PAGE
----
Anthony Rose: 'Fine wines have now become status symbols in Asia'

After the calm comes the storm in a wine glass. Between the tasting of the new 2010 Bordeaux vintage before Easter and a second showing of the wines at Vinexpo a couple of weeks back, three things happened. The majority of critics came out with their scores and tasting notes. Bordeaux responded by setting prices for the wines. And the wine trade is now offering those wines for sale en primeur (ie, before bottling and delivery in 2013) to consumers.

How we laughed when the mayor of Bordeaux, Alain Juppé, said that the wines "are actually great value". Bordeaux has shown its hand and what a grasping hand it is. Fifth growth châteaux Pontet Canet and Lynch Bages came out at 39 per cent up on last year's prices, second growth Pichon Baron 47 per cent up. Why? The narrow view is that one fourth-ranked château, Beychevelle, was at a historic low last year, so when it came out early with a substantial price hike this year, and sold out immediately, it was game on for the top estates. Put in Bordeaux-speak, as one château owner said at Vinexpo with that classic Gallic shrug, "Il faut que tout le monde gagne sa vie" (loose translation: "we're all hustlers now").

The broader picture has Asia as the villain of the piece. The opening up of Hong Kong as a tax-free zone and rampant Chinese capitalism have created a class of nouveaux riches keen to pile into the best of the West. Along with watches, cars and fragrances, fine wines have become status symbols. Is Bordeaux playing a dangerous game of Asian Roulette?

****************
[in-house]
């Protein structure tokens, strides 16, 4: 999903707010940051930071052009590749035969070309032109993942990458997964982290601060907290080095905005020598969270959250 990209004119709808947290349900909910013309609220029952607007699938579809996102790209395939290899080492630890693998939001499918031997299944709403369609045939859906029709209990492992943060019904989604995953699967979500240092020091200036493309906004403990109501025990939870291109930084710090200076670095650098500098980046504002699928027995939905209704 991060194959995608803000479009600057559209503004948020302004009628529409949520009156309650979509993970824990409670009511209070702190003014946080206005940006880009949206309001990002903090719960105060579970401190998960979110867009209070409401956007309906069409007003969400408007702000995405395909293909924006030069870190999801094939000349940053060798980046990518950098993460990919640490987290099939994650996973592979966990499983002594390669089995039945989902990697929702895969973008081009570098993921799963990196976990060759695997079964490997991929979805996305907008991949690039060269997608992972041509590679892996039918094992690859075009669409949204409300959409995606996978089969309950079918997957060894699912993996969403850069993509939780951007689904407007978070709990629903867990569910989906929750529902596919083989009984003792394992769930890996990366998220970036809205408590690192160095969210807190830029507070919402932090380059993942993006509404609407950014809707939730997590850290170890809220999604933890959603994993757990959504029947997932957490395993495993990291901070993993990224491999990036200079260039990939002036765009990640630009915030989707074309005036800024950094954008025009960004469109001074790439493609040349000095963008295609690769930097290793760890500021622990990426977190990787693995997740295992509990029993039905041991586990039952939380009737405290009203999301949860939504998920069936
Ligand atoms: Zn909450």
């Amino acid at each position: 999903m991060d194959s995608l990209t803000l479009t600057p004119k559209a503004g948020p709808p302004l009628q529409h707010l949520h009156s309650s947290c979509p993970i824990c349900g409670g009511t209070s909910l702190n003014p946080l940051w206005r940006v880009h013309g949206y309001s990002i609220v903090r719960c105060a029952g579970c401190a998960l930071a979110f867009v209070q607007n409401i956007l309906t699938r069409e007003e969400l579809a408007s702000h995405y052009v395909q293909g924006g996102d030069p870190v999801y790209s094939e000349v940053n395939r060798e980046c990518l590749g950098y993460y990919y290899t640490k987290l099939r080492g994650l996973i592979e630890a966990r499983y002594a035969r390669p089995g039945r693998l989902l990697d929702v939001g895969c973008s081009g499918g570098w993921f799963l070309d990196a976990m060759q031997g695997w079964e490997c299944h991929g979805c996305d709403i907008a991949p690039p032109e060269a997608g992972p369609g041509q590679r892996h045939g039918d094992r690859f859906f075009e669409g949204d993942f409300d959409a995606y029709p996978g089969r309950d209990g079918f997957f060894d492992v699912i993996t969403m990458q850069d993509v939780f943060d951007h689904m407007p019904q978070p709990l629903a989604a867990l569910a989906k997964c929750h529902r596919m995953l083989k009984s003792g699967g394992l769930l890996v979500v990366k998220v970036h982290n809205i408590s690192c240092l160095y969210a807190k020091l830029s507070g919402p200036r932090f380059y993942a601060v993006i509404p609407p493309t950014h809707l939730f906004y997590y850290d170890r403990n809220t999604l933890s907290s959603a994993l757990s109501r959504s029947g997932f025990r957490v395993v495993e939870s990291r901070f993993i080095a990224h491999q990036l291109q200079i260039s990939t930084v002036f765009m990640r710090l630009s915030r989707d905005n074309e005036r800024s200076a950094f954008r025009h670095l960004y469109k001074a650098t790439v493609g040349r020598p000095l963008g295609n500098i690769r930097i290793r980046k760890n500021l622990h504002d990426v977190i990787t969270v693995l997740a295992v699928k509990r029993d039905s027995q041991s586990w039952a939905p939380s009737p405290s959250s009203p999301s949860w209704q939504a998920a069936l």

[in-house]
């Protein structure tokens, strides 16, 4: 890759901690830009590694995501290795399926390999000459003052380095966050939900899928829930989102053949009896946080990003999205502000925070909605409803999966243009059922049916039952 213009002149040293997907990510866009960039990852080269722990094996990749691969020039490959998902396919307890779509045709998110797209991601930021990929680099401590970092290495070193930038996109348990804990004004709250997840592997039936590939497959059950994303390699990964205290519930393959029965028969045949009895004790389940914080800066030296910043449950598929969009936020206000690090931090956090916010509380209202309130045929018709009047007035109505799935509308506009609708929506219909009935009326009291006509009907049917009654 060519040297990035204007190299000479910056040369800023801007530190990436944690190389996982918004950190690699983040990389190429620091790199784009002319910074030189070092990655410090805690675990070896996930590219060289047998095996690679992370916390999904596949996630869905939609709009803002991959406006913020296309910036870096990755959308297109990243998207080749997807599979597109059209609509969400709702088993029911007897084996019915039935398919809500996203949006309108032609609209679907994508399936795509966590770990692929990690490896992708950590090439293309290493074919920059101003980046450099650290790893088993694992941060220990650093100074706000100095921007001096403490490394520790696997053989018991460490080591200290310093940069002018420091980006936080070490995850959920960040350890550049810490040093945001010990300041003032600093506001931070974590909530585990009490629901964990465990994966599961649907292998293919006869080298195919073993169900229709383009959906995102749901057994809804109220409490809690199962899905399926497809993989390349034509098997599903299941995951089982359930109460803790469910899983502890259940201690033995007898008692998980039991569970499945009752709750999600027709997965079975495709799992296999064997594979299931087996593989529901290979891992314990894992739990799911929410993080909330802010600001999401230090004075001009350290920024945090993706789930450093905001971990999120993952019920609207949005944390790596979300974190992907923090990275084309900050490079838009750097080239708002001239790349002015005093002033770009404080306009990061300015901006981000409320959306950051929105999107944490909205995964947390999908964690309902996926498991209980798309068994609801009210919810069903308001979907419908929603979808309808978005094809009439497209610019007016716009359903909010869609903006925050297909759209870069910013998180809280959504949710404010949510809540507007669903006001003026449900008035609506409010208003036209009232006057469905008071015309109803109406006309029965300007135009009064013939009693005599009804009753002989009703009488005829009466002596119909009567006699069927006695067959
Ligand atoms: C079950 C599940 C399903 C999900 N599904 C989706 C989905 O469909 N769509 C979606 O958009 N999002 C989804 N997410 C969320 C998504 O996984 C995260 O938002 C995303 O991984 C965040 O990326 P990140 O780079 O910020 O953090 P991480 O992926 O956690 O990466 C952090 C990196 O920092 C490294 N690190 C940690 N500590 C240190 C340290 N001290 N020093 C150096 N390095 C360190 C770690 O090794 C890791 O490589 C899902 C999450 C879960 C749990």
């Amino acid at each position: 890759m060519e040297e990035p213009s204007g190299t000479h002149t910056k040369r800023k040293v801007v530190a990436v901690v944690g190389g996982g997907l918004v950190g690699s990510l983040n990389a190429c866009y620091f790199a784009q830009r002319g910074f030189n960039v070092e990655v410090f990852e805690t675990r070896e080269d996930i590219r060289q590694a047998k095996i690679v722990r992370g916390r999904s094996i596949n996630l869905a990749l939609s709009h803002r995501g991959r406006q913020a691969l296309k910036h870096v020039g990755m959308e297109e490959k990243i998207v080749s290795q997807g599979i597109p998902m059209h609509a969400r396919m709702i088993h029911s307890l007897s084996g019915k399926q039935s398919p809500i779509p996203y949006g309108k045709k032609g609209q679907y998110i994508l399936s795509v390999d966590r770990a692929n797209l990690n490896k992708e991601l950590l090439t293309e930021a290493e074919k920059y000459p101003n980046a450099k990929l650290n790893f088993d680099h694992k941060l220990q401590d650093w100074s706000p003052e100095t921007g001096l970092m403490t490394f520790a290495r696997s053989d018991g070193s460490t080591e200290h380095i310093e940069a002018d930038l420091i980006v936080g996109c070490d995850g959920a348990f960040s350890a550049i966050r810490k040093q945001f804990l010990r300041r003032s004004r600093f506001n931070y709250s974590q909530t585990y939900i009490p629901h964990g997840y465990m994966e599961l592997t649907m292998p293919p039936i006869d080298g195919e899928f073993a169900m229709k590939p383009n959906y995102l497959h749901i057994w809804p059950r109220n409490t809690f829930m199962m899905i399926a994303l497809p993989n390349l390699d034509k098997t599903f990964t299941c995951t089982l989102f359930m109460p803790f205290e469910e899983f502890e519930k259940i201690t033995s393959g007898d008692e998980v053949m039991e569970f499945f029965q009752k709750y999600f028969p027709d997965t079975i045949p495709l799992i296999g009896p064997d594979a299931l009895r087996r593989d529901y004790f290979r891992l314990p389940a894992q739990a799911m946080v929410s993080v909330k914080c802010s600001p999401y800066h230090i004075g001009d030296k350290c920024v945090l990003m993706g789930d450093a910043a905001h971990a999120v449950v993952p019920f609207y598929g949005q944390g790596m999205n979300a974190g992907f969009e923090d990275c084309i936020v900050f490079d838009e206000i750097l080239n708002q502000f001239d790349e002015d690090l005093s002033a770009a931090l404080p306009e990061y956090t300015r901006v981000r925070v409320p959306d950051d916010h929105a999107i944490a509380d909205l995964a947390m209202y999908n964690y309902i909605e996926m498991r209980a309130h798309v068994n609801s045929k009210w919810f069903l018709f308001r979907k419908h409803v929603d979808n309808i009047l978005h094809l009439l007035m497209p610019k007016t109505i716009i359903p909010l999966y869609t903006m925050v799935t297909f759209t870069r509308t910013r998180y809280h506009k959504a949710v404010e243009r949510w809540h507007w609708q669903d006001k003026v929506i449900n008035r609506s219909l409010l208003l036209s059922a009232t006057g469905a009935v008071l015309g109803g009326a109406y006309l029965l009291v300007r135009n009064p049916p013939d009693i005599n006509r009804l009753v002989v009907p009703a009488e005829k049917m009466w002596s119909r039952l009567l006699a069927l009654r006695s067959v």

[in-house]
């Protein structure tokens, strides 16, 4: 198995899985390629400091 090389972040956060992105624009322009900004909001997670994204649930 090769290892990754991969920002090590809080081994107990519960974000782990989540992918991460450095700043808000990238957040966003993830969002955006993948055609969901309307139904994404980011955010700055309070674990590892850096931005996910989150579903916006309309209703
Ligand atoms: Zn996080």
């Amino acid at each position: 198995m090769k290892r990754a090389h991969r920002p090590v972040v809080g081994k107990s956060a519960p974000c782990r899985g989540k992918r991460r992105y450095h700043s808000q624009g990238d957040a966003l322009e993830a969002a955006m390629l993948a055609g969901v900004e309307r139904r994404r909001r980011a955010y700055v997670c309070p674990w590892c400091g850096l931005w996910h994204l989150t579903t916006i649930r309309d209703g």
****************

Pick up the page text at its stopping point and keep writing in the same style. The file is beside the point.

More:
According to Lilian Barton Sartorius, whose Château Léoville Barton went up by 15 per cent this year, "the Bordelais have gone pretty crazy this year. I believe we should have stayed at the same price as last year. The trouble is that with the crisis of the last two years, Bordeaux has been rather happy to find new customers in the Chinese".

The critics have hardly covered themselves in glory, either. Manipulated by Bordeaux into rushing out their scores after the pre-Easter week of schmoozing, the press has gifted Bordeaux the opportunity to use its scores to raise the bar on prices. As the embarrassment of this year's extortionate price hikes shows, the claim by the press that they're rushing out their scores in the interests of consumers is not only disingenuous but wrong. If anything it's been a disservice. All the more so since scores and tasting notes on unfinished barrel samples are a mere snapshot in time. We can only hope that powerful critics such as Robert Parker will heed the call to see sense next time round and be more patient.

Let's recall amid all the hype that Bordeaux is a fast, medium and slow-track highway. The 30 or so châteaux tearing along the fast lane are chasing the luxury goods and investment market. The middle and slow lanes are where the value lies because most Bordeaux châteaux can't afford to put their prices up that much. Maybe Juppé's right. In the majority of cases, prices are generally reasonable. So there's no cause for panic buying. This looks like a vintage in which prices are unlikely to change much before the wines are released in bottle and sold through the traditional wine trade in two years' time. For my top 100 Bordeaux 2010 wines en primeur, including the best value wines, check out

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